A coup, a broken treaty, a renewed attack, an international agreement or an arms deal — any of these events could determine whether the author ever saw her parents and sisters again, whether she could feed her children, whether she was shot or raped that day, whether she had electricity, whether she could return to school and get her masters, or whether she had to walk barefoot over streets lined with human bodies to search for food scraps for her starving companions.

Her account does not view war in a detached or academic way. She enables us to see its unfolding horror through the eyes of the mothers, daughters, fathers and sons as they fled in terror but with nowhere to go.

Although she is honest and unflinching in the telling of her personal tragedies, she does not succumb to hopelessness and self-pity; hers is a tale of great strength.

God is said to refine His gold with fire, and, indeed, from the ashes of Gbowee’s former life rises a woman with the strength to change the world and move greater mountains than her younger self, with the hopes and dreams she once had, ever could have imagined.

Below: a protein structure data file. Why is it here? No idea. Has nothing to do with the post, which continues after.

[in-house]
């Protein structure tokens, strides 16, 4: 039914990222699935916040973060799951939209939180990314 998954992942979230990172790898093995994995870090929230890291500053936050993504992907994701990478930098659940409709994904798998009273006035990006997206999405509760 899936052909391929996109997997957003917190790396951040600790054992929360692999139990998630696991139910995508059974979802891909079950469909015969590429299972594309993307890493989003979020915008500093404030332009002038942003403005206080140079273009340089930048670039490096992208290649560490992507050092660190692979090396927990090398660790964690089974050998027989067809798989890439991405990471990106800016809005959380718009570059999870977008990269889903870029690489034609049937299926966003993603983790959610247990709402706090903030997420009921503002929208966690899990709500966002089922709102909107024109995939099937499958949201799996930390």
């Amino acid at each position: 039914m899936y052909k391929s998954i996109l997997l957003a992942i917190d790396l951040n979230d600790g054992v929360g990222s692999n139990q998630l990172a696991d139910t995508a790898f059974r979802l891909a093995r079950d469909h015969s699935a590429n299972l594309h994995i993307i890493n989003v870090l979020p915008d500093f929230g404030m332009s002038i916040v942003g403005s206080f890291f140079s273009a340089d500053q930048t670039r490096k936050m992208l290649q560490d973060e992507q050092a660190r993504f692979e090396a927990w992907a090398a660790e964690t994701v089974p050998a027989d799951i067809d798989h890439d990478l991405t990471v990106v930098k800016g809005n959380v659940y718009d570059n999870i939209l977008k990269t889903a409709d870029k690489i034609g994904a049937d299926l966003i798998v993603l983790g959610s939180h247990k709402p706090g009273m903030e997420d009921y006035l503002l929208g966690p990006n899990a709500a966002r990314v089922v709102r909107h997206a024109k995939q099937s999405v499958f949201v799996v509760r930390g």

Despite the insistence of those around her that she was useless and disappointing, Gbowee transcended adversity with incredible strength and perseverance, faith in God and support from a few key figures in her life.

She started by joining a peacekeeping effort in order to earn a wage for her children and her sister. As she did so, her talent and passion slowly unfolded. She counselled and coached war victims and child-soldiers, and, in helping them to heal, she in turn let their wisdom heal her.

Gbowee saw the war from the inside out and gained valuable insights into what could work in the peacekeeping effort and what would not.

She helped to build, and eventually led, a network of women, both Christian and Muslim, who were united in their determination to end the war and the violence in their homeland.